• Post Reply Bookmark Topic Watch Topic
  • New Topic
permaculture forums growies critters building homesteading energy monies kitchen purity ungarbage community wilderness fiber arts art permaculture artisans regional education skip experiences global resources cider press projects digital market permies.com pie forums private forums all forums
this forum made possible by our volunteer staff, including ...
master stewards:
  • Nicole Alderman
  • Anne Miller
  • Pearl Sutton
  • r ranson
  • paul wheaton
  • Burra Maluca
  • Mike Haasl
master gardeners:
  • John F Dean
  • jordan barton
  • Greg Martin
  • Carla Burke
  • Jay Angler
  • Leigh Tate
  • Steve Thorn

Which raspberry plant for Tulsa, OK (Zone 7a) ?

Posts: 153
  • Mark post as helpful
  • send pies
    Number of slices to send:
    Optional 'thank-you' note:
  • Quote
  • Report post to moderator
The only fruit we eat here are berries, and predominantly raspberries. I just started gardening last year and would really like to grow my own raspberries.

I just watched a video MIGardener put out yesterday on youtube regarding raspberries.  He suggests the sprawling type variety and I think that's what I'd like.   I can start with just one plant and it will multiply quickly.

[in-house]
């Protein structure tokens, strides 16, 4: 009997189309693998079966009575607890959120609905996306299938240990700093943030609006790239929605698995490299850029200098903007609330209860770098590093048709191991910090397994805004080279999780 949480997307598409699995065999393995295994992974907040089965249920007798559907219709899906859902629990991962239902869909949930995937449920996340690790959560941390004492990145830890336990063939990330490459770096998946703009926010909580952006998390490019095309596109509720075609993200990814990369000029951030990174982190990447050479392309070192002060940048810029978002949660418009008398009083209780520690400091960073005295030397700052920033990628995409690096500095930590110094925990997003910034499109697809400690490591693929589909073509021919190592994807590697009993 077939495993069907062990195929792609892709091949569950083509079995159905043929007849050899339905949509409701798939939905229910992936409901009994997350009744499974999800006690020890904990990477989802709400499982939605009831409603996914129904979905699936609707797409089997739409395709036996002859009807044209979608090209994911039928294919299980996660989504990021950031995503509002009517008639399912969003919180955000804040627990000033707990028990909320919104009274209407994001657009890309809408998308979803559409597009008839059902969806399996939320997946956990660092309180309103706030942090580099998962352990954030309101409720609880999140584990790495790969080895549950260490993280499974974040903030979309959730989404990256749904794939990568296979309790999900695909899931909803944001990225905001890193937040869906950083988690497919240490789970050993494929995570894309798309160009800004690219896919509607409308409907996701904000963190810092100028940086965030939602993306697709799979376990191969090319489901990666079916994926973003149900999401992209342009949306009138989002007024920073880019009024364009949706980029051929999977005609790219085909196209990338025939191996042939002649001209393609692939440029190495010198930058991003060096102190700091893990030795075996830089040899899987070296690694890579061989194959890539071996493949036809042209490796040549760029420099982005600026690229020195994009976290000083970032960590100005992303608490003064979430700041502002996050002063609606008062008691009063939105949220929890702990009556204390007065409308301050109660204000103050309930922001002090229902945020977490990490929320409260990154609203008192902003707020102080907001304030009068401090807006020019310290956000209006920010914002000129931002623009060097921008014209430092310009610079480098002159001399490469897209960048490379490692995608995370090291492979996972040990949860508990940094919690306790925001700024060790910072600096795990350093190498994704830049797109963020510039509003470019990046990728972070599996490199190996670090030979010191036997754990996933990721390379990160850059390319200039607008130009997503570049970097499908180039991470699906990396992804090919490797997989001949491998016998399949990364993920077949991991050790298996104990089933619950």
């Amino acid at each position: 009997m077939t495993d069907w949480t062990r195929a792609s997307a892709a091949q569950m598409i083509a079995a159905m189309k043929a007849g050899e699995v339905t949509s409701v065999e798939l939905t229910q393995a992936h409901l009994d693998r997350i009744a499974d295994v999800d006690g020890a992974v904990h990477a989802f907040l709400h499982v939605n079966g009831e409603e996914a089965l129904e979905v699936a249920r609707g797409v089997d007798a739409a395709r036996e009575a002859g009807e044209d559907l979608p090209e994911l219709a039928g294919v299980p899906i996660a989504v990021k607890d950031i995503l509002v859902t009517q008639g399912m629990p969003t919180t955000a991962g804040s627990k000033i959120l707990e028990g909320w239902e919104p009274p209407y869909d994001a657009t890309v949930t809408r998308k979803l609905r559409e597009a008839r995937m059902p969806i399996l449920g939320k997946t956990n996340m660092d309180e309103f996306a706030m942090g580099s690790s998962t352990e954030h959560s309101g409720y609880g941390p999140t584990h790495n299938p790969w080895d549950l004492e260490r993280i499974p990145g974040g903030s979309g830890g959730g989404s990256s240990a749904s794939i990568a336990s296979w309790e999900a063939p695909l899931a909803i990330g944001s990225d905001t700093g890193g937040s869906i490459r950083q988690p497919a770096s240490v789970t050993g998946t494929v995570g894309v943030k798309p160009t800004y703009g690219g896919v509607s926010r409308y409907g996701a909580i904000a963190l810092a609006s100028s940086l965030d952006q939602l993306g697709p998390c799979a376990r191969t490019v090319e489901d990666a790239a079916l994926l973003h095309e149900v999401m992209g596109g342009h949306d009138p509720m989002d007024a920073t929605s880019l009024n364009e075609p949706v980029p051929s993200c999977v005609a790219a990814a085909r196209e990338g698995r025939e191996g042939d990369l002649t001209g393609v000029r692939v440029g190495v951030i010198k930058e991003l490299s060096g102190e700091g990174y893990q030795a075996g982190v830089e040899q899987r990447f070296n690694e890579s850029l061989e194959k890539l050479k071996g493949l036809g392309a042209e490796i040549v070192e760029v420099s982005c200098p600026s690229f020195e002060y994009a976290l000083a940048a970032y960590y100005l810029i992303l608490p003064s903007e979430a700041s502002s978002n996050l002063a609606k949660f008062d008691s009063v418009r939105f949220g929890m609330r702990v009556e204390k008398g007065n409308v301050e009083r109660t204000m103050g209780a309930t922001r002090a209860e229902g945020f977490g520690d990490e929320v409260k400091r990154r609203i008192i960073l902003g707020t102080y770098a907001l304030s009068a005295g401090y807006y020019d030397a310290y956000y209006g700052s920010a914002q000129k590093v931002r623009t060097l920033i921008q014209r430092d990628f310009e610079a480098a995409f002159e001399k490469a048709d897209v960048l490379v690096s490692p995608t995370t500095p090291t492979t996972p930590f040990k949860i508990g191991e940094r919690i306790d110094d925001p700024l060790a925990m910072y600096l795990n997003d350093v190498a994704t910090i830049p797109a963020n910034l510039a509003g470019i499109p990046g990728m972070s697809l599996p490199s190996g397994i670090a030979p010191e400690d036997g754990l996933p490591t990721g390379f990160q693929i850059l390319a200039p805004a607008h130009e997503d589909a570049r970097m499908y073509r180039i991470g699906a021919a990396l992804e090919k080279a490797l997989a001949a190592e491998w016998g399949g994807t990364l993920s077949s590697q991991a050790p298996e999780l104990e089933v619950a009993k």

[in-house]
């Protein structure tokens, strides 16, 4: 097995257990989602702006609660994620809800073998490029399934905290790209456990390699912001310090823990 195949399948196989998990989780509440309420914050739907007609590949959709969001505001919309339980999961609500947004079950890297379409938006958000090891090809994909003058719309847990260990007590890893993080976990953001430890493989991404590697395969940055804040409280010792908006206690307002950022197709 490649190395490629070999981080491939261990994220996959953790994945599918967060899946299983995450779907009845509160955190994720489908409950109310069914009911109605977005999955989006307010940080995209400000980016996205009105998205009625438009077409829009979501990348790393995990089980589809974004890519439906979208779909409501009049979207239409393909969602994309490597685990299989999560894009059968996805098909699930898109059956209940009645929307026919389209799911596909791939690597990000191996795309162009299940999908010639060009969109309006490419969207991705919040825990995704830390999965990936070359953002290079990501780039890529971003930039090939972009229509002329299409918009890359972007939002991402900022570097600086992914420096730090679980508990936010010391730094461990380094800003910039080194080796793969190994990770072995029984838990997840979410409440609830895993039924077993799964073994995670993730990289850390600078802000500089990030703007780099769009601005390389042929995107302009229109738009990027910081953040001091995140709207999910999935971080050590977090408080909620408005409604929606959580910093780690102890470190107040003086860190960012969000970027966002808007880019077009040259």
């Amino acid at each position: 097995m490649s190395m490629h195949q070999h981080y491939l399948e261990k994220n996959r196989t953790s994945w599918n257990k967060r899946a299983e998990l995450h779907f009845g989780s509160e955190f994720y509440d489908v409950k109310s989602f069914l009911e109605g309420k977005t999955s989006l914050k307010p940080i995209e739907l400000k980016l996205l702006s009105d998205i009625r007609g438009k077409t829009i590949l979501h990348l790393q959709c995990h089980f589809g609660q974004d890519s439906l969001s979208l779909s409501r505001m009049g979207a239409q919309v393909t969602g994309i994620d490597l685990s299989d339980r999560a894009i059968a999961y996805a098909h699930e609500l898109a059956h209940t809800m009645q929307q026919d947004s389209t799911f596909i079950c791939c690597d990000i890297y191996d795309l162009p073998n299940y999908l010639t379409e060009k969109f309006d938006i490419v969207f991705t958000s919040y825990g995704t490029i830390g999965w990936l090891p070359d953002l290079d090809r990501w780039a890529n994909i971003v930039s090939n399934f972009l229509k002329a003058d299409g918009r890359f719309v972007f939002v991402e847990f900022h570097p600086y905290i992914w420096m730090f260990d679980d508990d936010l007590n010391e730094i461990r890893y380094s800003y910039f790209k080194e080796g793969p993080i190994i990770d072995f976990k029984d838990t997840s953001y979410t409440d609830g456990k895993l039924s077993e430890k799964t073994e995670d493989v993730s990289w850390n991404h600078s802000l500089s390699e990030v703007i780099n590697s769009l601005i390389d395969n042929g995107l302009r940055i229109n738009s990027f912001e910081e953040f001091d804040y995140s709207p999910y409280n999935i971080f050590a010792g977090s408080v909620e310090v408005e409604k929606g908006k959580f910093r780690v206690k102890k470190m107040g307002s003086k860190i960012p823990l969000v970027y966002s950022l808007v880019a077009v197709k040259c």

I am just wondering which would be the best one for zone 7A for Tulsa, OK.  I'd like the one that yields well, is disease resistant, and grows in the heat and humidity of Oklahoma.

Can anyone recommend a particular one?
Posts: 1164
Location: Western Kentucky
dog gear foraging trees hunting food preservation cooking fiber arts woodworking wood heat rocket stoves
  • Likes 2
  • Mark post as helpful
  • send pies
    Number of slices to send:
    Optional 'thank-you' note:
  • Quote
  • Report post to moderator
I've had many failures in 7b in KY. Most were the small starts from box-stores planted directly in the ground. I was given an unknown variety (possibly Heritage) and they all did ok the first year, then gradually all but one died. A local guy told me they cannot tolerare full sun (even though the packages say so). It made sense because the one that survived was the only one partially shaded. So now I'm trying some in more shaded areas. I tried a Fall Gold planted directly this spring, and it is barely hanging on. I also bought a Killarney and started it in a pot and it is growing like crazy and has plenty of berries on it. I think it's a good idea to start small ones in a pot here, and I'm thinking the Kilarney may be the way I try to mostly go.
when your children are suffering from your punishment, tell your them it will help them write good poetry when they are older. Like this tiny ad:
how do we get more backing of the brk?
    Bookmark Topic Watch Topic
  • New Topic